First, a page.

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ERIC Number: EJ864202
Record Type: Journal
Publication Date: 2010
Pages: 10
Abstractor: As Provided
Reference Count: 26
ISBN: N/A
ISSN: ISSN-0022-0671
Seeing into Suspicion: Weighing the Probabilities of Contending Narratives, Developing as a Narrative Inquirer
Lyons, Nona
Journal of Educational Research, v103 n2 p103-112 2010
The author investigates the recent, surprising discovery of the invention of suspicion in the development of 16th century English drama to consider how this discovery might contribute to a new elaboration of narrative inquiry, specifically, to new ways of becoming a narrative inquirer. In her book, "The Invention of Suspicion," scholar and author Lorna Hutson (2007), explained "that important changes took place in dramatic narrative--or the way of telling a story on stage--in late sixteenth-century England that corresponded closely to developments in the popular legal culture" (p. 1). Huston identified the origins of the word invention as meaning not something newly created but something discovered or uncovered, in this case about suspicion and how people come to know others' sometimes hidden motives. Hutson argued that 16th-century England saw the flowering of the uses of realism in English drama which was the direct result of a more frequent use in England of evidence and its evaluation in the law. The author takes up this idea of the invention of suspicion in drama with its interest in proof and evidence, and uncertainty in judging people's motives to explore how this way of knowing could similarly shape inquiries into contending narratives of any day's investigation, offering through the study of such dramas the possibility of a new way of becoming a narrative inquirer.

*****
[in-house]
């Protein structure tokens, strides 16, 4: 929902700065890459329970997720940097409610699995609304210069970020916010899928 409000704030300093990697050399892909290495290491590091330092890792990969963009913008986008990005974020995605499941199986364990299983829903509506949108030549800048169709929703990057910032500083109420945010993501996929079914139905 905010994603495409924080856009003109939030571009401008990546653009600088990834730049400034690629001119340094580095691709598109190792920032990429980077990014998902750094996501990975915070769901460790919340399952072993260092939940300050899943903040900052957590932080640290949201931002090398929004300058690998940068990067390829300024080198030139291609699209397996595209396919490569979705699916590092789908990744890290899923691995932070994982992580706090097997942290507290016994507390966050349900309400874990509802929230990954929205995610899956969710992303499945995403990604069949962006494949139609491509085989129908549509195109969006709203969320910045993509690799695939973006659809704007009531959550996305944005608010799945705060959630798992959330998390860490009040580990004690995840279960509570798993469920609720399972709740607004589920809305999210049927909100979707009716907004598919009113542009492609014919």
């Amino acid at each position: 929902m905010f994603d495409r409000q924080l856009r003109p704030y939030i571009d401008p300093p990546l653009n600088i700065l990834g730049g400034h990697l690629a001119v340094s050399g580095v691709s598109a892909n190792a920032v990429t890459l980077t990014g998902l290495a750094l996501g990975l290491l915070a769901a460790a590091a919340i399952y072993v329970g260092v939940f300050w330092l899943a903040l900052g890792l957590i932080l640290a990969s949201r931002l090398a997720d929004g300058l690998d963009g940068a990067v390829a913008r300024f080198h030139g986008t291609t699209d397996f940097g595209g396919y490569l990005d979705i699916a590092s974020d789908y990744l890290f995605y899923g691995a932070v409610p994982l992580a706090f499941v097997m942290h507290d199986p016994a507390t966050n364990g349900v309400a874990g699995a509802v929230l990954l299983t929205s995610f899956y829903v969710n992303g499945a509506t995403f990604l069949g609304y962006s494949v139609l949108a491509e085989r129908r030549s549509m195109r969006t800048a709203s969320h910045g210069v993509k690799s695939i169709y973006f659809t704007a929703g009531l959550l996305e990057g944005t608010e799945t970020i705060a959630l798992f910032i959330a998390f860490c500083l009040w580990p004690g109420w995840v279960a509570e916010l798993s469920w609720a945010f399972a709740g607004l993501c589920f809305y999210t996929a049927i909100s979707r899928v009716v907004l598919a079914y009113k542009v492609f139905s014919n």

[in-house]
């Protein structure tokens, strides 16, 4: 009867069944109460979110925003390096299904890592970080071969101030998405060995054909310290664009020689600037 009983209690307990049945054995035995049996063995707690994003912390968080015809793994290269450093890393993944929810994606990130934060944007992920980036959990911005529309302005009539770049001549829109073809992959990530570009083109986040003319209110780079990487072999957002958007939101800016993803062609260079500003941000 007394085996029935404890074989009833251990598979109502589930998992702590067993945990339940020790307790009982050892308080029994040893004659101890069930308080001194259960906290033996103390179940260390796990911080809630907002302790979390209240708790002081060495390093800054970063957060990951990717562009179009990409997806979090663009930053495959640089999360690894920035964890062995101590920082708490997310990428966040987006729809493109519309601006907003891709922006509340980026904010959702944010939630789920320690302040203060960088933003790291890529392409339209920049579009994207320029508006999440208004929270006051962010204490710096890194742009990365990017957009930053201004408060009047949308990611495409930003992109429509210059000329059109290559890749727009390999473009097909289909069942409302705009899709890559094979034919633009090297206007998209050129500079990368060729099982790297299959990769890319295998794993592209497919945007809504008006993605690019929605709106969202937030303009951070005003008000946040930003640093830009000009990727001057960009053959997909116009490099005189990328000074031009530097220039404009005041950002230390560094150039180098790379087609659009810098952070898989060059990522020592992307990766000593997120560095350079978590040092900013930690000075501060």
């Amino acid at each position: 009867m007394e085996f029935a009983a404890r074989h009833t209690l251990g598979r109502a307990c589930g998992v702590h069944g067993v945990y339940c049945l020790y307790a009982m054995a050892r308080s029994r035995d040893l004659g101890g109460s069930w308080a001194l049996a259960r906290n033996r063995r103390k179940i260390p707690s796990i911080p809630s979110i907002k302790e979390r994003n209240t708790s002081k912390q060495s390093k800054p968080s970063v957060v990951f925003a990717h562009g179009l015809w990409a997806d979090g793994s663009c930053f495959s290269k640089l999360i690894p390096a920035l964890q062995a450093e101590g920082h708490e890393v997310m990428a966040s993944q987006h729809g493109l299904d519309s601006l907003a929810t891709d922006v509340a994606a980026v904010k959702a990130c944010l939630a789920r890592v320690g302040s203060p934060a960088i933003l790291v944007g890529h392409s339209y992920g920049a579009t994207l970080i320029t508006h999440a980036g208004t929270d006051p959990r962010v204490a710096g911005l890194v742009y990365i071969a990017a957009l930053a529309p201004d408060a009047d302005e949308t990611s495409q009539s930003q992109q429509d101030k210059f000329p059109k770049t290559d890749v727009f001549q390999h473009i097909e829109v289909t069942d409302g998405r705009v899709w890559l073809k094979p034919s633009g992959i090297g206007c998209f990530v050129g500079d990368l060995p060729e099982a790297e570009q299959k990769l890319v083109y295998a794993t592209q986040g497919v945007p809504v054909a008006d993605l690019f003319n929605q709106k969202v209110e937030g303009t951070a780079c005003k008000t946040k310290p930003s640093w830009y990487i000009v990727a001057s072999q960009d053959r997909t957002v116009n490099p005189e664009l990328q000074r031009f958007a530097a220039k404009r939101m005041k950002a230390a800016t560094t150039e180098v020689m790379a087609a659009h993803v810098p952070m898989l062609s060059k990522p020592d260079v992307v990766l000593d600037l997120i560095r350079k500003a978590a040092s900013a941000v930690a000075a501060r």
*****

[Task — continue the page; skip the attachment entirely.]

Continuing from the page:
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Publication Type: Journal Articles; Reports - Research
Education Level: N/A
Audience: N/A
Language: English
Sponsor: N/A
Authoring Institution: N/A
Identifiers - Location: United Kingdom (England)